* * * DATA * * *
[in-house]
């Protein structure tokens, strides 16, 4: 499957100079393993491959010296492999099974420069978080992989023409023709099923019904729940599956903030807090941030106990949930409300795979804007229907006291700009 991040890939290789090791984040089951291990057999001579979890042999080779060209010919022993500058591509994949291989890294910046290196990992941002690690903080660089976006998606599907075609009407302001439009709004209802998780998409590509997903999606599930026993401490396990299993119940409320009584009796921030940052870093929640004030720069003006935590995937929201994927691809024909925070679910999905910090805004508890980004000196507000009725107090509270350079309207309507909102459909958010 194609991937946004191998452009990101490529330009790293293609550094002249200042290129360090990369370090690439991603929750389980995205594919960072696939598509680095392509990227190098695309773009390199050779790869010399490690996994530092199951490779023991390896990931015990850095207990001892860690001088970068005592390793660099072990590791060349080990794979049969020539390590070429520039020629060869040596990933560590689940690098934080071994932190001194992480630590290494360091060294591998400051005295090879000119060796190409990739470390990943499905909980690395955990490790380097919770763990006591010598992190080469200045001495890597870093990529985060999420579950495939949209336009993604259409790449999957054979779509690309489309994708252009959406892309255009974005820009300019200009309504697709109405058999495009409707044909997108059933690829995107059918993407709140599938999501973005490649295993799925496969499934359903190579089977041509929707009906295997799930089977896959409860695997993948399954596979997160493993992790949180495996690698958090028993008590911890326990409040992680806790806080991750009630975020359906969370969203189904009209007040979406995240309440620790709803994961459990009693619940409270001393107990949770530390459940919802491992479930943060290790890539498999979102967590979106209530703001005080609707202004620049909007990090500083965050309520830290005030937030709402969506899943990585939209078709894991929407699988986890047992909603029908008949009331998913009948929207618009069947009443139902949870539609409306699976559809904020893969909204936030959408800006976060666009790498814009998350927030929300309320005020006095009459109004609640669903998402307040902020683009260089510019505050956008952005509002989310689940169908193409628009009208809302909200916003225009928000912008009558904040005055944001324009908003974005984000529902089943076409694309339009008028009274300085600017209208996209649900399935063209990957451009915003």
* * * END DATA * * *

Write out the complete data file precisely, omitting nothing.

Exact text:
[in-house]
């Protein structure tokens, strides 16, 4: 499957100079393993491959010296492999099974420069978080992989023409023709099923019904729940599956903030807090941030106990949930409300795979804007229907006291700009 991040890939290789090791984040089951291990057999001579979890042999080779060209010919022993500058591509994949291989890294910046290196990992941002690690903080660089976006998606599907075609009407302001439009709004209802998780998409590509997903999606599930026993401490396990299993119940409320009584009796921030940052870093929640004030720069003006935590995937929201994927691809024909925070679910999905910090805004508890980004000196507000009725107090509270350079309207309507909102459909958010 194609991937946004191998452009990101490529330009790293293609550094002249200042290129360090990369370090690439991603929750389980995205594919960072696939598509680095392509990227190098695309773009390199050779790869010399490690996994530092199951490779023991390896990931015990850095207990001892860690001088970068005592390793660099072990590791060349080990794979049969020539390590070429520039020629060869040596990933560590689940690098934080071994932190001194992480630590290494360091060294591998400051005295090879000119060796190409990739470390990943499905909980690395955990490790380097919770763990006591010598992190080469200045001495890597870093990529985060999420579950495939949209336009993604259409790449999957054979779509690309489309994708252009959406892309255009974005820009300019200009309504697709109405058999495009409707044909997108059933690829995107059918993407709140599938999501973005490649295993799925496969499934359903190579089977041509929707009906295997799930089977896959409860695997993948399954596979997160493993992790949180495996690698958090028993008590911890326990409040992680806790806080991750009630975020359906969370969203189904009209007040979406995240309440620790709803994961459990009693619940409270001393107990949770530390459940919802491992479930943060290790890539498999979102967590979106209530703001005080609707202004620049909007990090500083965050309520830290005030937030709402969506899943990585939209078709894991929407699988986890047992909603029908008949009331998913009948929207618009069947009443139902949870539609409306699976559809904020893969909204936030959408800006976060666009790498814009998350927030929300309320005020006095009459109004609640669903998402307040902020683009260089510019505050956008952005509002989310689940169908193409628009009208809302909200916003225009928000912008009558904040005055944001324009908003974005984000529902089943076409694309339009008028009274300085600017209208996209649900399935063209990957451009915003």